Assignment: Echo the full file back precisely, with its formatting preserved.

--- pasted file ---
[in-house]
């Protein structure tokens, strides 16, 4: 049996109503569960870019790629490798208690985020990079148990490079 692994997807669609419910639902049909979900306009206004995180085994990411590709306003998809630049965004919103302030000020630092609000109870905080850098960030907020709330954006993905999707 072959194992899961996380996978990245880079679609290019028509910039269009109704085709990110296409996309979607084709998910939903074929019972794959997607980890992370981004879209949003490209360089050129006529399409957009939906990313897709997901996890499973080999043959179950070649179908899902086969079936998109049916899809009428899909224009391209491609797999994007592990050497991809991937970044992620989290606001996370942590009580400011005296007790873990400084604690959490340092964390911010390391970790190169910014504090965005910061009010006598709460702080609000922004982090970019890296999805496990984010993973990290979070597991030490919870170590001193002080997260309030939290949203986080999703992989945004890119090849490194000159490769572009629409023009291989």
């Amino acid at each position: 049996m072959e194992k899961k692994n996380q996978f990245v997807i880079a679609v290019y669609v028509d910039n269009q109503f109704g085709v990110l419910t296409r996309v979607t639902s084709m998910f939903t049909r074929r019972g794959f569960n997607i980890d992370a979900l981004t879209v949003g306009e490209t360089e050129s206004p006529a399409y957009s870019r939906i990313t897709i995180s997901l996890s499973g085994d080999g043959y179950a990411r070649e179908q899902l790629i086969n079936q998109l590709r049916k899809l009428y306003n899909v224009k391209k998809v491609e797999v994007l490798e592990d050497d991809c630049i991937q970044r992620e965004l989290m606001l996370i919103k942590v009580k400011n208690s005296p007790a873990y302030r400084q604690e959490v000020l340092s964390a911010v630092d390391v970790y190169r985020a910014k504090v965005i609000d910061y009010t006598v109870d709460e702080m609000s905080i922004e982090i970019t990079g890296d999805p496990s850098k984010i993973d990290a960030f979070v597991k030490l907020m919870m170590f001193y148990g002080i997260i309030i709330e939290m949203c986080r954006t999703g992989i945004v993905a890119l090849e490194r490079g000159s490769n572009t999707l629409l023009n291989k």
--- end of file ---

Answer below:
[in-house]
């Protein structure tokens, strides 16, 4: 049996109503569960870019790629490798208690985020990079148990490079 692994997807669609419910639902049909979900306009206004995180085994990411590709306003998809630049965004919103302030000020630092609000109870905080850098960030907020709330954006993905999707 072959194992899961996380996978990245880079679609290019028509910039269009109704085709990110296409996309979607084709998910939903074929019972794959997607980890992370981004879209949003490209360089050129006529399409957009939906990313897709997901996890499973080999043959179950070649179908899902086969079936998109049916899809009428899909224009391209491609797999994007592990050497991809991937970044992620989290606001996370942590009580400011005296007790873990400084604690959490340092964390911010390391970790190169910014504090965005910061009010006598709460702080609000922004982090970019890296999805496990984010993973990290979070597991030490919870170590001193002080997260309030939290949203986080999703992989945004890119090849490194000159490769572009629409023009291989």
């Amino acid at each position: 049996m072959e194992k899961k692994n996380q996978f990245v997807i880079a679609v290019y669609v028509d910039n269009q109503f109704g085709v990110l419910t296409r996309v979607t639902s084709m998910f939903t049909r074929r019972g794959f569960n997607i980890d992370a979900l981004t879209v949003g306009e490209t360089e050129s206004p006529a399409y957009s870019r939906i990313t897709i995180s997901l996890s499973g085994d080999g043959y179950a990411r070649e179908q899902l790629i086969n079936q998109l590709r049916k899809l009428y306003n899909v224009k391209k998809v491609e797999v994007l490798e592990d050497d991809c630049i991937q970044r992620e965004l989290m606001l996370i919103k942590v009580k400011n208690s005296p007790a873990y302030r400084q604690e959490v000020l340092s964390a911010v630092d390391v970790y190169r985020a910014k504090v965005i609000d910061y009010t006598v109870d709460e702080m609000s905080i922004e982090i970019t990079g890296d999805p496990s850098k984010i993973d990290a960030f979070v597991k030490l907020m919870m170590f001193y148990g002080i997260i309030i709330e939290m949203c986080r954006t999703g992989i945004v993905a890119l090849e490194r490079g000159s490769n572009t999707l629409l023009n291989k």